I’ve gotten hooked on Instagram. It’s way more fun than Facebook, Twitter, or anything else I’ve used. I love taking a picture, finding a perfect filter, and putting it up there for all my followers to see (follow me here). Like many of us runners and gym goers, I also love posting about my most recent workouts. If you’ve been following me for a while, though, you’ve probably noticed that something is missing: STATS.
Everywhere I turn, people post stats about their runs. Distance, pace, inclines, etc. It’s impossible to open Instagram without immediately seeing a picture of someone’s wrist hovering over their brightly colored sneakers. For a while, I wanted to be one of those people too. I’ve downloaded just about every running app out there. Map My Run, Runkeeper, that zombie game that tries to convince you that zombies are chasing you so you’ll run fast (I might give that one another try, actually).
I’ve tried ALL the apps and in my earlier running days tracked every single run. I felt like it wasn’t enough to just start running, but that I had to be tracking every part of it along the way or else I couldn’t really call myself a runner. Like it wasn’t really official. Back then, I loved tracking my runs and seeing how I did. I love data, so the numbers part was a lot of fun. I’m also super competitive with myself, so I enjoyed the challenge of trying to beat my last time. I’d discovered how much I love running and it was my new favorite form of exercise!
Something happened along the way, though. As I got more and more into running, I started to notice everyone else’s stats and I compared myself to them. “So and so” runs so much faster than me AND she signed up for her second half marathon this year. Yeah, I’m running, but not as good as her…..
Then the doubt started to creep in. Why am I not faster? Why can’t I run 12 straight miles just for kicks? How come every time I run a race I pysch myself out and do poorly? I started using my stats to try and answer all these questions, but it wasn’t working. I’d head out for a normal run, start my tracker, and hit the pavement. I’d feel great during my run, enjoy the usual endorphin rush, then at the end of my run I’d immediately check to see how I did. If I ran slower than expected, I’d be totally bummed. If I ran 4 miles even though it felt like 4.5, I’d be bummed. If I didn’t do as well as I told myself I would, I’d be bummed.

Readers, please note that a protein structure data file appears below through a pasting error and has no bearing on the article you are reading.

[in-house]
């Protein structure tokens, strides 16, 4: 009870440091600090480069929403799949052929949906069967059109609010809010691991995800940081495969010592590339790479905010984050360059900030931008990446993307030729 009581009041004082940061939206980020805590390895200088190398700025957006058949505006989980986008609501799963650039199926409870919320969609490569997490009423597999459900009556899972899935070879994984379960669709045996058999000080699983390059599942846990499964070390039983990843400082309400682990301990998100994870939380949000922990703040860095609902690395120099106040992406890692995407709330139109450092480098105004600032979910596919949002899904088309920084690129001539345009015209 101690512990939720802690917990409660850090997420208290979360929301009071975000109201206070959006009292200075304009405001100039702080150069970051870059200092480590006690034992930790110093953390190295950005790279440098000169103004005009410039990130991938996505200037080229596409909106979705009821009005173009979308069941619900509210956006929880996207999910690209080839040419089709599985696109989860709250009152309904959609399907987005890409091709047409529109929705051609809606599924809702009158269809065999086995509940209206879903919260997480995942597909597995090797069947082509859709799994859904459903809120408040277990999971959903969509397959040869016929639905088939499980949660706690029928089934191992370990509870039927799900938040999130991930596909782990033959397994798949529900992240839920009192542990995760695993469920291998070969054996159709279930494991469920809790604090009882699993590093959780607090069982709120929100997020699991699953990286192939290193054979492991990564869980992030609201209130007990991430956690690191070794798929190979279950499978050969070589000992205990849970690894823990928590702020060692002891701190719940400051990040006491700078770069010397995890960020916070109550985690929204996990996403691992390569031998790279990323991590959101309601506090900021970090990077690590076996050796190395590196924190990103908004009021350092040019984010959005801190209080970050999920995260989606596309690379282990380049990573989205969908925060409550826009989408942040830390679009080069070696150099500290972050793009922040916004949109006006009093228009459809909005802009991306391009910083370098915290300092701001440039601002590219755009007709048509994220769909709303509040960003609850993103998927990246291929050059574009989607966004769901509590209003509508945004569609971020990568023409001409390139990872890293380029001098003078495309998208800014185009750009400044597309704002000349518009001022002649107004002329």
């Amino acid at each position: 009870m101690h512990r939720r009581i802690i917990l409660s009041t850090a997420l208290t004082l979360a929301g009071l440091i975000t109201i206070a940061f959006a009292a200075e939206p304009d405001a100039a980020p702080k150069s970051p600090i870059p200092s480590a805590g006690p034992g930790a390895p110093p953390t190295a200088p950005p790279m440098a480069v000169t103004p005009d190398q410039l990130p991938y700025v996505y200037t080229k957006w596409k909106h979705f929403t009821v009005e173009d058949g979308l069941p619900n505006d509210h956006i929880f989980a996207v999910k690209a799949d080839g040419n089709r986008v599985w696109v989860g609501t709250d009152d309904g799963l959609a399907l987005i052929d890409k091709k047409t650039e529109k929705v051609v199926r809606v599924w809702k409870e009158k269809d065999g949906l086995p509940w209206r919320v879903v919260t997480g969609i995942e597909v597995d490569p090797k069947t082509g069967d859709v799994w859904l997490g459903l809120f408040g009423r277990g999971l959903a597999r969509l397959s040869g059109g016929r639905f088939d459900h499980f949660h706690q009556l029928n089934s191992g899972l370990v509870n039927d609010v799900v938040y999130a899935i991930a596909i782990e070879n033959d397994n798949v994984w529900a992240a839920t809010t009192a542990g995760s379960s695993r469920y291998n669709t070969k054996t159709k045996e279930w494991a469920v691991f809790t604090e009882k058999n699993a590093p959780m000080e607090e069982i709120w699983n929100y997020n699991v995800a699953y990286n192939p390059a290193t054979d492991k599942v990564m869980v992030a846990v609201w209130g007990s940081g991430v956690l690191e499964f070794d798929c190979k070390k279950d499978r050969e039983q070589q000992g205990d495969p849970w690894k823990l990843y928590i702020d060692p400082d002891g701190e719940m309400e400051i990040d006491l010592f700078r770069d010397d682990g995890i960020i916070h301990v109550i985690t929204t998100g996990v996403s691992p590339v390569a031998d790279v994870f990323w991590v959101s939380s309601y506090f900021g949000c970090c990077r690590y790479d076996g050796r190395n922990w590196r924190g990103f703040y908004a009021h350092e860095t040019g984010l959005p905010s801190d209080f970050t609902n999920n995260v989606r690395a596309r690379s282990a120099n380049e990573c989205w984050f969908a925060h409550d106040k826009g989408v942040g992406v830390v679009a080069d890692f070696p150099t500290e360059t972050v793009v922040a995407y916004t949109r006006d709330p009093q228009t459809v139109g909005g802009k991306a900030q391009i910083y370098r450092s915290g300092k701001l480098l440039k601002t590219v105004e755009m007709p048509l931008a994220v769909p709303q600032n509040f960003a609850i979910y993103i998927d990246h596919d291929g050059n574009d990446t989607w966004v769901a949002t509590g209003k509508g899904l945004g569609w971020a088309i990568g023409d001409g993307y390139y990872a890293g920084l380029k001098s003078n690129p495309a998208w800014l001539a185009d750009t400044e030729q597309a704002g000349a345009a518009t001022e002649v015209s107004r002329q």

The stats were literally sucking all the fun out of running for me.
I had to reevaluate big time. Why was I really running? What was I trying to gain? I decided to delete all my apps and just run without tracking one day, to spend my run thinking about how I feel instead. I laced up and hit the pavement and something awesome happened. I had fun.
I have no idea how fast I went or how many miles I ran. What I do remember is the breeze, the sun on my face, greeting all my neighbors and dogs as they walked by, and the feeling of total freedom that comes with pushing your body to do something difficult. I remember matching my steps to the song I was listening to, relishing the time alone with my thoughts, and the sweat dripping down my face. It felt like play time again and it was amazing.
I thought that one day I’d start keeping track of all the stats again, but I haven’t yet. To be honest, I’m not really sure I want to. Ever since that day I’ve enjoyed every run, even the ones that are hard. It doesn’t mean that without the numbers game I can’t push myself, because I do. I still love sprinting, and hills, and pushing past my limits. I just stopped holding myself accountable for arbitrary numbers.
This past weekend I ran through Colonial Williamsburg on a gorgeous morning and probably stopped 4 different times. I stopped once for a drink of water and to change my Pandora station. I stopped twice to say hi to the sheep, snap some pics, and pet them through the fence. I stopped at a bench to stretch my legs because the sun was hitting the town in the most gorgeous way and I just needed to savor it for a second. Two years ago I would never have done that because I didn’t want to “ruin” my run by stopping and messing up my pace. These days, though, I wouldn’t have it any other way.
I’ve finally found a way to recapture the fun and joy of running and I couldn’t be happier. I may never run a marathon, run 7 minute miles, or wake up on a Saturday and decide to just crank out 11 miles for the hell of it. But I’m running, which is the most important thing. And I’m loving every second of it.